Published in Flow
A recent survey shows nearly 20% of Americans now believe Barack Obama is a Muslim. That’s about 56 million Americans, a number that has climbed considerably since 2008 (to say nothing of the 43% or 120 million Americans who are “unsure”).1 The bigotry of the phenomenon aside, its durability points to the use of rumor bombs (RBs) to elect and govern, and to the role of a new kind of authoritative source therein.
In 2008, FlowTV published my article on the RB, in which I analyzed issue-agendas that convergence culture produced in the 2008 presidential election, including the RB that Obama is a Muslim (RBOIAM). I argued there was an agenda-setting interplay between old and new media technologies, enabled by YouTube, Adobe Photoshop, and Facebook, among others associated with the revolution in cultural production, distribution, and reception—all of which have been associated by some with a new democratizing agency but which I insisted has economic, political rhetorical, and social constraints. 2 Since then, other RBs have exploded in American media culture with greater and lesser damage (e.g. “death panels” RB regarding Obama’s healthcare bill, and the “racist” Shirley Sherrod RB).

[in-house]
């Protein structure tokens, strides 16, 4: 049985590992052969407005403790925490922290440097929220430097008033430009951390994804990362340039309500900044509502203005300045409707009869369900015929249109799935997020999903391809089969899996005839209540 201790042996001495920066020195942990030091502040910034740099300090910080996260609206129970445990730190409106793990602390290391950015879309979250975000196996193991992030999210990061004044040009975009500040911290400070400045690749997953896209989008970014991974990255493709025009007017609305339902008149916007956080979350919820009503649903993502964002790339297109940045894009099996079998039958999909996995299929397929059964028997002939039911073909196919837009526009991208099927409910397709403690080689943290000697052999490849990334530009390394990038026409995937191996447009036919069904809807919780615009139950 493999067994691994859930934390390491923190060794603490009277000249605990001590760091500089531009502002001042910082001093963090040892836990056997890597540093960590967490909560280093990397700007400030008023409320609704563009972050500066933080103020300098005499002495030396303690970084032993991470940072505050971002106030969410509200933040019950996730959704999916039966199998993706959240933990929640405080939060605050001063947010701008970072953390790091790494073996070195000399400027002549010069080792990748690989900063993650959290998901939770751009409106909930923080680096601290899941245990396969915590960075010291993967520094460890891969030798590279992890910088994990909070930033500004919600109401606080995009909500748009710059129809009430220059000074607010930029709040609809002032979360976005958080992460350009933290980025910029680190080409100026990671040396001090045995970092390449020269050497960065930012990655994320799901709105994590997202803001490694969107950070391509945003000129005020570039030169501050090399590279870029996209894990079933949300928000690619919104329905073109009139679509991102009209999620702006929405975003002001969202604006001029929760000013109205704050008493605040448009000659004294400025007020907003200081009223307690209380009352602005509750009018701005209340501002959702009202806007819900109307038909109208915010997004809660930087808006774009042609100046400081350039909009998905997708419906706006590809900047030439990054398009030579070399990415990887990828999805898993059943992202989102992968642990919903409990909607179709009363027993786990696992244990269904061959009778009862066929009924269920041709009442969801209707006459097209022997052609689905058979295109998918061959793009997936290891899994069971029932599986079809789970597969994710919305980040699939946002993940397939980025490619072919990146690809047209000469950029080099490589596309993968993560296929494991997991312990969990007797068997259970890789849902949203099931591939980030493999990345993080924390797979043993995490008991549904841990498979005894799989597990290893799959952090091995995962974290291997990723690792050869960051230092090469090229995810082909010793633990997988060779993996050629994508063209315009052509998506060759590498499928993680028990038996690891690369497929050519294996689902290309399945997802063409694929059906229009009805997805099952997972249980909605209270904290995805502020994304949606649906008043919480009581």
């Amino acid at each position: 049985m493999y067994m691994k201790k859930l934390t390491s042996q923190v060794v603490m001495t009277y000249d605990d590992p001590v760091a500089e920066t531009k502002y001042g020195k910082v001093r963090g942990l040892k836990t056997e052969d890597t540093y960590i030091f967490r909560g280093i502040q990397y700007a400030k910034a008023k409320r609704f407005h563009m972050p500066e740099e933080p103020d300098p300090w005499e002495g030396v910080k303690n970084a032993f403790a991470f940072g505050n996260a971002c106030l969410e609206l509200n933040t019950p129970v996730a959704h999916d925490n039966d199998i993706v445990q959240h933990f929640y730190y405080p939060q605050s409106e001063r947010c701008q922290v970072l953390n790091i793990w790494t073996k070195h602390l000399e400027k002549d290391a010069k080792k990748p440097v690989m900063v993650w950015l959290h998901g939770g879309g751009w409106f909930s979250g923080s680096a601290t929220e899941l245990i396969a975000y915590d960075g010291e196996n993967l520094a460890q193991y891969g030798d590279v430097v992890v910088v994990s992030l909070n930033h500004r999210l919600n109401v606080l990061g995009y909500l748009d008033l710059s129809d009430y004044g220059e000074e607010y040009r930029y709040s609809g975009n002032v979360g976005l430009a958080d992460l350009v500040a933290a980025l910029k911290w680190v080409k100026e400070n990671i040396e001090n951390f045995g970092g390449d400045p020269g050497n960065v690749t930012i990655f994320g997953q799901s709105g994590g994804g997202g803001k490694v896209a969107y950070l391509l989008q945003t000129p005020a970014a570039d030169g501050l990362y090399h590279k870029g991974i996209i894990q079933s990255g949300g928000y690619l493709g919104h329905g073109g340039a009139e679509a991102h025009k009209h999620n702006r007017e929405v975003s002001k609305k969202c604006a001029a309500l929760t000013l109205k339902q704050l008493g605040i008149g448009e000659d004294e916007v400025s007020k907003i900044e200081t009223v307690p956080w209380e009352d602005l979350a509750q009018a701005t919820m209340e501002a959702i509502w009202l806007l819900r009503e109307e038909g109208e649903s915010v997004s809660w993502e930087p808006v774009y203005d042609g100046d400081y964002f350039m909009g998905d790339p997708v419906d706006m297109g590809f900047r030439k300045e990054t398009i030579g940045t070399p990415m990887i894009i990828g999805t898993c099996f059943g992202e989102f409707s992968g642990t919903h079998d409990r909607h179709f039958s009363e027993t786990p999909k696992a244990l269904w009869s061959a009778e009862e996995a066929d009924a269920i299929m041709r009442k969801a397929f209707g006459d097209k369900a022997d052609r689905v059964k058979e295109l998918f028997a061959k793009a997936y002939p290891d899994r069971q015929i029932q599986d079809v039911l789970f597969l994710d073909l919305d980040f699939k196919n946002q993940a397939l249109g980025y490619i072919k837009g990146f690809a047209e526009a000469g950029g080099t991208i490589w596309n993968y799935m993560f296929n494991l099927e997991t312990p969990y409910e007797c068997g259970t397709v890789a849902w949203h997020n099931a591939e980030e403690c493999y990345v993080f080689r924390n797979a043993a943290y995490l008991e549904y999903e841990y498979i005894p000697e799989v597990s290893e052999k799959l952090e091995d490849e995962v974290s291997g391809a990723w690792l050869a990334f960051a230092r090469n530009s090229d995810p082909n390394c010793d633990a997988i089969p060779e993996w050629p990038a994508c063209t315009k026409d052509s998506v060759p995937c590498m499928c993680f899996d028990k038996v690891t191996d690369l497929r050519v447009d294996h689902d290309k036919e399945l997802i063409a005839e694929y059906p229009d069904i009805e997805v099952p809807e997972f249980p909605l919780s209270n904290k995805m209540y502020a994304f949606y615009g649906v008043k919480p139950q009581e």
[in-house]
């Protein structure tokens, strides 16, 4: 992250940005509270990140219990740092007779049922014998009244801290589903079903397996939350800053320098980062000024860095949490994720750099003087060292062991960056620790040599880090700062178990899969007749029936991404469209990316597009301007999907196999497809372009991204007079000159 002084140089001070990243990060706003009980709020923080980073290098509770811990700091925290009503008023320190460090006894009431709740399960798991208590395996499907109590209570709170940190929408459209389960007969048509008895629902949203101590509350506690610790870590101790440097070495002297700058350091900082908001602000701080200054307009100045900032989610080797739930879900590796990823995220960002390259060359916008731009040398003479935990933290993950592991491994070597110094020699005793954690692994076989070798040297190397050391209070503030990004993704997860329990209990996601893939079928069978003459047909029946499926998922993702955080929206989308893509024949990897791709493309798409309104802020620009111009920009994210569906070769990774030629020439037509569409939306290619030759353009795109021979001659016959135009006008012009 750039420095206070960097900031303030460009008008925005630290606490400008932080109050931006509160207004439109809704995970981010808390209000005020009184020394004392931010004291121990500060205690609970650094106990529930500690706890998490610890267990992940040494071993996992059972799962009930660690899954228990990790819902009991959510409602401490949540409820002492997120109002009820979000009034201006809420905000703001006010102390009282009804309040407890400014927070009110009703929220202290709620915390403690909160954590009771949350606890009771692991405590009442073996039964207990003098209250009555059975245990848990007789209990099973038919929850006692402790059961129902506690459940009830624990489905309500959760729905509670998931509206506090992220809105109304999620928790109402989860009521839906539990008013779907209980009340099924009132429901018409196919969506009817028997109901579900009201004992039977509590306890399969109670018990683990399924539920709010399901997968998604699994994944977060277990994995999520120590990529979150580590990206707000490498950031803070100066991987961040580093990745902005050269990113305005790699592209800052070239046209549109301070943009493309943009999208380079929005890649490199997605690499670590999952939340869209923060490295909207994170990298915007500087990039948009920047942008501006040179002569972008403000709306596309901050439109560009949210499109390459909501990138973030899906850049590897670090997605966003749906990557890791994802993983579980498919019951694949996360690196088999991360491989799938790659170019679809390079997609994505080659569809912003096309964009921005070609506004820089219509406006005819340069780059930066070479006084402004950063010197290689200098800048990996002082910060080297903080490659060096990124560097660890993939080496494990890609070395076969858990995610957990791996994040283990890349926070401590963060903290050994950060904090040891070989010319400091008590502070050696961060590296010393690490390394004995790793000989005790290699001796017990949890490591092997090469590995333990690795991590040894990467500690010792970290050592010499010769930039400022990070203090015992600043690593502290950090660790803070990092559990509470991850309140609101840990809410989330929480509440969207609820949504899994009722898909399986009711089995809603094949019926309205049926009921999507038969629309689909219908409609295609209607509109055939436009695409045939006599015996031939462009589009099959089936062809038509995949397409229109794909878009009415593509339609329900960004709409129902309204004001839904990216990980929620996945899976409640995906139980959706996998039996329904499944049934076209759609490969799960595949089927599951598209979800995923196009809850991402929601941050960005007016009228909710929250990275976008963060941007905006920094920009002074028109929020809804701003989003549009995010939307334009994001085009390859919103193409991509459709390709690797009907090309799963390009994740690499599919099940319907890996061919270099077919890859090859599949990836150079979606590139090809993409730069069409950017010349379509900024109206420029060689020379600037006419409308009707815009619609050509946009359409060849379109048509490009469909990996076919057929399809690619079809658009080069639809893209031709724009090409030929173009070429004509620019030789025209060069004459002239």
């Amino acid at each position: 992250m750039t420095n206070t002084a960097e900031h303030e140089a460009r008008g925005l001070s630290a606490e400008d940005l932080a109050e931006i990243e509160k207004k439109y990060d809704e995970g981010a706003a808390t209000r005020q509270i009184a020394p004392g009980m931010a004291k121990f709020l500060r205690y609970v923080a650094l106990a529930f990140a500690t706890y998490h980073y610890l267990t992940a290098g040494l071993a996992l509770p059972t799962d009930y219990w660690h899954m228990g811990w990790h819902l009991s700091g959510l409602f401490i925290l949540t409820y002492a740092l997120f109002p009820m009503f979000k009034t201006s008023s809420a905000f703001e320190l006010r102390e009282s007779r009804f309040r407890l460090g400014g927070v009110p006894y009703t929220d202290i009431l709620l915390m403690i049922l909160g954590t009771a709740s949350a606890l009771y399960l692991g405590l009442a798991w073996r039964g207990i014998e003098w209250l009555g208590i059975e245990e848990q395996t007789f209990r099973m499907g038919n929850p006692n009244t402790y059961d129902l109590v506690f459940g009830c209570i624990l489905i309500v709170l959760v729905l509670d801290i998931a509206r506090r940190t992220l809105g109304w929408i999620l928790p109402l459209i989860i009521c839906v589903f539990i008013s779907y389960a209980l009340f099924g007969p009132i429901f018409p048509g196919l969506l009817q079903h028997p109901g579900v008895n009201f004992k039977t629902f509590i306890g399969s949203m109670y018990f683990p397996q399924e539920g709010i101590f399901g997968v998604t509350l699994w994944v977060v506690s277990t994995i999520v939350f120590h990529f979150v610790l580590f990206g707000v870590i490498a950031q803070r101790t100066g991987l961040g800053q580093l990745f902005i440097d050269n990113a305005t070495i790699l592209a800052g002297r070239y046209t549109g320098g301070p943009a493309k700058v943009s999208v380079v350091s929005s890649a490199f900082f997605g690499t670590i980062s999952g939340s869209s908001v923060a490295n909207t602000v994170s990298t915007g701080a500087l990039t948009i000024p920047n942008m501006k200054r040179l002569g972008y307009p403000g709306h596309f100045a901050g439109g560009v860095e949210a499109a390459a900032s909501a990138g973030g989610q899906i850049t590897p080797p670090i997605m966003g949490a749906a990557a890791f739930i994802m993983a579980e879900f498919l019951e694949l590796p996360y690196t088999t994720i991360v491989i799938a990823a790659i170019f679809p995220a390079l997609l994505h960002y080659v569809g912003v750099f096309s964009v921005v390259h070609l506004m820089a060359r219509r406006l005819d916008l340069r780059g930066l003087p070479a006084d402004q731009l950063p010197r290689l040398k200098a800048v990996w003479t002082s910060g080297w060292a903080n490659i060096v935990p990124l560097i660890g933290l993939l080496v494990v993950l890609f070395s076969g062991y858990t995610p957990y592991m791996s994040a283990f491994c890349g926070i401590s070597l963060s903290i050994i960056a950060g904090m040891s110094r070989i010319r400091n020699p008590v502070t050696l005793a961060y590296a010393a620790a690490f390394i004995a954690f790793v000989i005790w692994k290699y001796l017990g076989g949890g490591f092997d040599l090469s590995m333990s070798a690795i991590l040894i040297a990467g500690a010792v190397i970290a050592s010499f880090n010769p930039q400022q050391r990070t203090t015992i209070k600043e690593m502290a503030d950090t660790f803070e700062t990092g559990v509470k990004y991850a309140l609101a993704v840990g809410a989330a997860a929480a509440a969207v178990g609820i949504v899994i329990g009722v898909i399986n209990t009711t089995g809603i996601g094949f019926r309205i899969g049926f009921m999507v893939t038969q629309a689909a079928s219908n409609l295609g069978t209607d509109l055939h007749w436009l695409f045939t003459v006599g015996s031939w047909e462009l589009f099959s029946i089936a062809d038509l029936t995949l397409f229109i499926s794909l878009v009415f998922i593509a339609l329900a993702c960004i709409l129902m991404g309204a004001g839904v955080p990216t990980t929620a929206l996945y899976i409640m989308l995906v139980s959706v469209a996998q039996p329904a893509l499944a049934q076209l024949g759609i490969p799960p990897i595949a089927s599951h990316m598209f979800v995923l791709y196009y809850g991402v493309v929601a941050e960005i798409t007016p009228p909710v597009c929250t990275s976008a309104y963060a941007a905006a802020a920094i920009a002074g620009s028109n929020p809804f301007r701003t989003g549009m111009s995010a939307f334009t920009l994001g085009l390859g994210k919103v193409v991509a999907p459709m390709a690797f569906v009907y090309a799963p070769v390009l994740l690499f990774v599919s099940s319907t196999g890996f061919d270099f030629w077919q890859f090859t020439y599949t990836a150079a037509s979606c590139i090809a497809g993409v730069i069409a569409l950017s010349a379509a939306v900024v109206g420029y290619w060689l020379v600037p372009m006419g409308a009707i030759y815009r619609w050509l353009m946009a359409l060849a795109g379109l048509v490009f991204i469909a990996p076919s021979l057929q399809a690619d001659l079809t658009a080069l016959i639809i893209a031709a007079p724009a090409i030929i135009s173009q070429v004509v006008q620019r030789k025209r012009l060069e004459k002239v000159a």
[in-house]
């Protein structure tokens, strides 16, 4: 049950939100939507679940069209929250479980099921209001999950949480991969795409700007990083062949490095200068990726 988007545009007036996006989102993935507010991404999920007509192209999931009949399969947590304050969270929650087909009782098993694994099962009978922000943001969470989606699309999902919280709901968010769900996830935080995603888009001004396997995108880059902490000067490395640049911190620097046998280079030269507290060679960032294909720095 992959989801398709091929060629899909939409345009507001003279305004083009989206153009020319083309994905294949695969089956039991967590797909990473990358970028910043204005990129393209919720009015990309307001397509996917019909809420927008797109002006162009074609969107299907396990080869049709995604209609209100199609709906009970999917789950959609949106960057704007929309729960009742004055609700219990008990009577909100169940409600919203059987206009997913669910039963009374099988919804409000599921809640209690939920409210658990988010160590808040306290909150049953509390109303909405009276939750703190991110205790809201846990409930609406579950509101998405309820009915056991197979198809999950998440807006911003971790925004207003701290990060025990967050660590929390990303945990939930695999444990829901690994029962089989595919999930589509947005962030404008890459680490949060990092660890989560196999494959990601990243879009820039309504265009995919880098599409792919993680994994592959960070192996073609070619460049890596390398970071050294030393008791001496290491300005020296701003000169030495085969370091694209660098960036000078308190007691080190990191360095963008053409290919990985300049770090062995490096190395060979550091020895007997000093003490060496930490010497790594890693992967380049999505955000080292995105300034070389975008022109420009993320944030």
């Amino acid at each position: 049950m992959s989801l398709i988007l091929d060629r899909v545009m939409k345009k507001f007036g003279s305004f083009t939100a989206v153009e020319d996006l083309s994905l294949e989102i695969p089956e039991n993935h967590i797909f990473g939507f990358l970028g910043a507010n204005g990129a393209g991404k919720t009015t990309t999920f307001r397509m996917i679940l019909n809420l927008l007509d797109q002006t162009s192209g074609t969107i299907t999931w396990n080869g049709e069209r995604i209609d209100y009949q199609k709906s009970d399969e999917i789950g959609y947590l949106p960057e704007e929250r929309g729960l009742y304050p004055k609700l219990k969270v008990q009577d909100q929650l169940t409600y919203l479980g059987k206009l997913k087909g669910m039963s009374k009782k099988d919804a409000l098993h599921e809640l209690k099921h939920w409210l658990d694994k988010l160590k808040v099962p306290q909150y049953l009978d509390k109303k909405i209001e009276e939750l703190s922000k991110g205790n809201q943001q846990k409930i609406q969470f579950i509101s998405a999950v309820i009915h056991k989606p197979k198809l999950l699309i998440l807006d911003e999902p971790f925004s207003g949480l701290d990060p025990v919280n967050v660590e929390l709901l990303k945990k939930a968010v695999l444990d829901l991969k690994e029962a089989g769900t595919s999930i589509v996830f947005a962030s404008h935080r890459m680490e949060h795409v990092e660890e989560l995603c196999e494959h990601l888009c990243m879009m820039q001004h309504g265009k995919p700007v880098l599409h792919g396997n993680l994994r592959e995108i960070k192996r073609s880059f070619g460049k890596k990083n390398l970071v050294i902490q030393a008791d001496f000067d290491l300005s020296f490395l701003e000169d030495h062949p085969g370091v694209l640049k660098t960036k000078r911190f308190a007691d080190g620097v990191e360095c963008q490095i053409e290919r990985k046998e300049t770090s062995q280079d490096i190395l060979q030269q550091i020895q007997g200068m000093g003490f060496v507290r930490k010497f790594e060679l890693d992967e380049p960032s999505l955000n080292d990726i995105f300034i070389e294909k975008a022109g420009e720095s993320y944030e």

Now I argue not only that accounts of democratizing cultural production must confront the contingencies of distribution in a context of information warfare (exemplified by RBs); but, further, that Hall’s concept of “primary definers,” significantly criticized in media- and cultural studies of the late 80s and early 90s, returns with a new applicability in convergence culture (CC), with the caveat that primary definers/opinion leaders have changed.3 “Primary definers” refers to elite sources who define hegemonic issues and frames for journalists who repeat and alter them. The media capital they wield complicates theories of democratizing media production and distribution in the forging of widely attended issues in public spheres.